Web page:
Understanding the rise of neoliberalism in the late 1980’s is key to understanding the birth of the heladeros and the evolution of their work. The closing down of key state-owned companies (along with the privatisation and eventual failure of several others) radically altered the situation of hundreds of thousands of Bolivians. Workers who were formerly protected by powerful and highly-organised unions were progressively left abandoned and made redundant. The period produced a situation of extreme ‘labour flexibility’ or precarious work (if we’re to move away from euphemisms) that the heladeros are the products of today. They have neither a fixed salary nor stable working hours, and only earn a percentage of what they manage to sell on the streets; if they don’t sell they don’t eat.

Despite a gradual change in socio-economic policies since Evo Morales came into power, almost all the heladeros were explicit in articulating their sense of betrayal that the current administration has left them with. One Frigo employee told me, 'this government always talks about basing itself on the poor, but nothing has changed for me, there’s still no job security, no real benefits and I still struggle to feed my family. Just like always'.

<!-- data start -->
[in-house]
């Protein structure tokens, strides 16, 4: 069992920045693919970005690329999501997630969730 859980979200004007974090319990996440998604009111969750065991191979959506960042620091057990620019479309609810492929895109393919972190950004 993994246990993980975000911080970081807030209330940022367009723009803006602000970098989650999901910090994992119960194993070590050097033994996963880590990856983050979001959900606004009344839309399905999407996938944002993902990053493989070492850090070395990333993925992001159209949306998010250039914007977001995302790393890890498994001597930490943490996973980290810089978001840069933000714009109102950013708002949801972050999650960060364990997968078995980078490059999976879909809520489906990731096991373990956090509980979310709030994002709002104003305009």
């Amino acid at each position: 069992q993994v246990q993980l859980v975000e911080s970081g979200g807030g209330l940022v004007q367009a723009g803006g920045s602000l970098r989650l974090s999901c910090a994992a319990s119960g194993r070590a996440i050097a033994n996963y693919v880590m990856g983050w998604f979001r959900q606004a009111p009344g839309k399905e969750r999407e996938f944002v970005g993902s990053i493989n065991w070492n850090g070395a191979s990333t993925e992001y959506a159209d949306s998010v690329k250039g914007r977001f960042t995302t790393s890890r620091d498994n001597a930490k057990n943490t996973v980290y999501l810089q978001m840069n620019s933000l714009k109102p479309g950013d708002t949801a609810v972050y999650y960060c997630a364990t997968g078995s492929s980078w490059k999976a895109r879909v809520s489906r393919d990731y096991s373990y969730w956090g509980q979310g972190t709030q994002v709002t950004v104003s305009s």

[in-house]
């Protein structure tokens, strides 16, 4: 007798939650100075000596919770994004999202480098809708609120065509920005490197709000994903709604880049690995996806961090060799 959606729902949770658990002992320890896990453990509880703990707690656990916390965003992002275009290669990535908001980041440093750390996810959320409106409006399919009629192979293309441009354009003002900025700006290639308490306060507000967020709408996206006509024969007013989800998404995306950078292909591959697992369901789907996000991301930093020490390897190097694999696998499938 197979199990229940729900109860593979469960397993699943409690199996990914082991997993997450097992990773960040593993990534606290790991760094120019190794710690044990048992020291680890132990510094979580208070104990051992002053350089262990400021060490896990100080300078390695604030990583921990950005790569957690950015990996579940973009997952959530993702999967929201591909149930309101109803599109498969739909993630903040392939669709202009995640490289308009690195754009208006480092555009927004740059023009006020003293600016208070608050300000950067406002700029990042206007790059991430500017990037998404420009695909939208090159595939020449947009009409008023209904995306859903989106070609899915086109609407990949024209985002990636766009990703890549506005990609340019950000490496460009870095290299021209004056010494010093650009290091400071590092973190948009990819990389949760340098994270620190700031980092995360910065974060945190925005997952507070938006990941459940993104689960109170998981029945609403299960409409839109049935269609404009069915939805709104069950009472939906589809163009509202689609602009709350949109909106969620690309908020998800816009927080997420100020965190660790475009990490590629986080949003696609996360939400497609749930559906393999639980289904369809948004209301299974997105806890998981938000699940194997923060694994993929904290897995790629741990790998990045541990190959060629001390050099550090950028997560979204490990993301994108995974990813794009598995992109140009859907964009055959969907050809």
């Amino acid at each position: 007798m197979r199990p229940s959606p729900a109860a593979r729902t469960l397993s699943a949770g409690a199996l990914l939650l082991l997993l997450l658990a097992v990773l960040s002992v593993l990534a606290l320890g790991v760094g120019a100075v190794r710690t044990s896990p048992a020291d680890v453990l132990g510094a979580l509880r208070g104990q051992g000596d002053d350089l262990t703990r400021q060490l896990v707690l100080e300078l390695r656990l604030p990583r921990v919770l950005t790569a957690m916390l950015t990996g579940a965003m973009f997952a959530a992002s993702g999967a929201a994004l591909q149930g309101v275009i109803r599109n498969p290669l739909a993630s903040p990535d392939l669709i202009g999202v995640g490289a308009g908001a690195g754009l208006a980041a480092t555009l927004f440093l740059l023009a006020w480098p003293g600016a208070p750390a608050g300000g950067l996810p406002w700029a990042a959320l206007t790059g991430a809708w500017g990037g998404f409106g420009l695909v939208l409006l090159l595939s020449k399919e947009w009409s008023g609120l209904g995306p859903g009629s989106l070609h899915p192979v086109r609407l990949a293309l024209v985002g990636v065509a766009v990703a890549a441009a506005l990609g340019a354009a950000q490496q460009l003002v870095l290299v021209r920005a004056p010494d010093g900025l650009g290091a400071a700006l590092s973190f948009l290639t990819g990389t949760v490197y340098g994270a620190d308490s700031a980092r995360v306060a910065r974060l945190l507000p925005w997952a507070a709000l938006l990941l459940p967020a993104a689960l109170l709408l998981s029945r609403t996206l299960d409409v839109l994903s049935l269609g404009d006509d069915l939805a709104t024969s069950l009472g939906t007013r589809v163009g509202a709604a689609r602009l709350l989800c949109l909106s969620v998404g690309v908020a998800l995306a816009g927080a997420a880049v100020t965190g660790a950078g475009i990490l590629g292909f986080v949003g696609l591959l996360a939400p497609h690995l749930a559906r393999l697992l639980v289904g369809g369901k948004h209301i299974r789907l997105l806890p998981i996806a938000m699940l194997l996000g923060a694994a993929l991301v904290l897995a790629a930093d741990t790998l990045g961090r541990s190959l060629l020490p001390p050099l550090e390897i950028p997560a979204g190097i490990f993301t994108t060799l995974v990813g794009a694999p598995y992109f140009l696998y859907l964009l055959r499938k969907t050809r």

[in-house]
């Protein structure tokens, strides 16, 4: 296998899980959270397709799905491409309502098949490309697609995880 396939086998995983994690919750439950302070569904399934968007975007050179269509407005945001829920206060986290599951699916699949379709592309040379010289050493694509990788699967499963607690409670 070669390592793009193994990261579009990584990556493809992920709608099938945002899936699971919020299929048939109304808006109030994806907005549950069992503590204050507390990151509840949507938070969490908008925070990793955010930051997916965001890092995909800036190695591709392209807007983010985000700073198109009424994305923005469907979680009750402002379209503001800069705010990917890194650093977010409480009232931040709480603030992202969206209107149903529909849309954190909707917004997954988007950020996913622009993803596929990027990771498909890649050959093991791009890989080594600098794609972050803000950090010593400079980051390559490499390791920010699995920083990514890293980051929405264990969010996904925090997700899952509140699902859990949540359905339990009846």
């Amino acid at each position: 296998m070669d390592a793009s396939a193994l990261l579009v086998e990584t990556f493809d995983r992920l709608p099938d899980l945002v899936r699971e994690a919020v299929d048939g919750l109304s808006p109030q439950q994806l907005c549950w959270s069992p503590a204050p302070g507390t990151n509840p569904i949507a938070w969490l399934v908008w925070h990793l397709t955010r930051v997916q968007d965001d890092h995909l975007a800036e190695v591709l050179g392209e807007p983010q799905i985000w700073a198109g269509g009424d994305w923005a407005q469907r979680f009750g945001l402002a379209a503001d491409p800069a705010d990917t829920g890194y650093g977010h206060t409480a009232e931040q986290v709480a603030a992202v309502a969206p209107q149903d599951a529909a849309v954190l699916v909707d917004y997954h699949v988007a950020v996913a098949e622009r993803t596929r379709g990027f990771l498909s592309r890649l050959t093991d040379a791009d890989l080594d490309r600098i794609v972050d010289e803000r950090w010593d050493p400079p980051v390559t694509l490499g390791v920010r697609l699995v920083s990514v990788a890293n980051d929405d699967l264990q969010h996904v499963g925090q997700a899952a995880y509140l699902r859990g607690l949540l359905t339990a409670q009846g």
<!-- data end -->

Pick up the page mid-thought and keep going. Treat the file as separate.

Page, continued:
Looking at the shape of Bolivia’s labour market certainly backs up the sense of frustration shown by the Heladeros. Recent statistics relating to the labour situation of Bolivians is clearly reminiscent of the neoliberal ‘ancien regimes’. A study by Escobar de Pabón estimates that in 2008, 82.9% of workers across the country were in lines of work considered ‘precarious’ with 58.9% of these considered to be in work classed as ‘extremely precarious’. In El Alto the figures are as high as 90.1% and 71.7% respectively.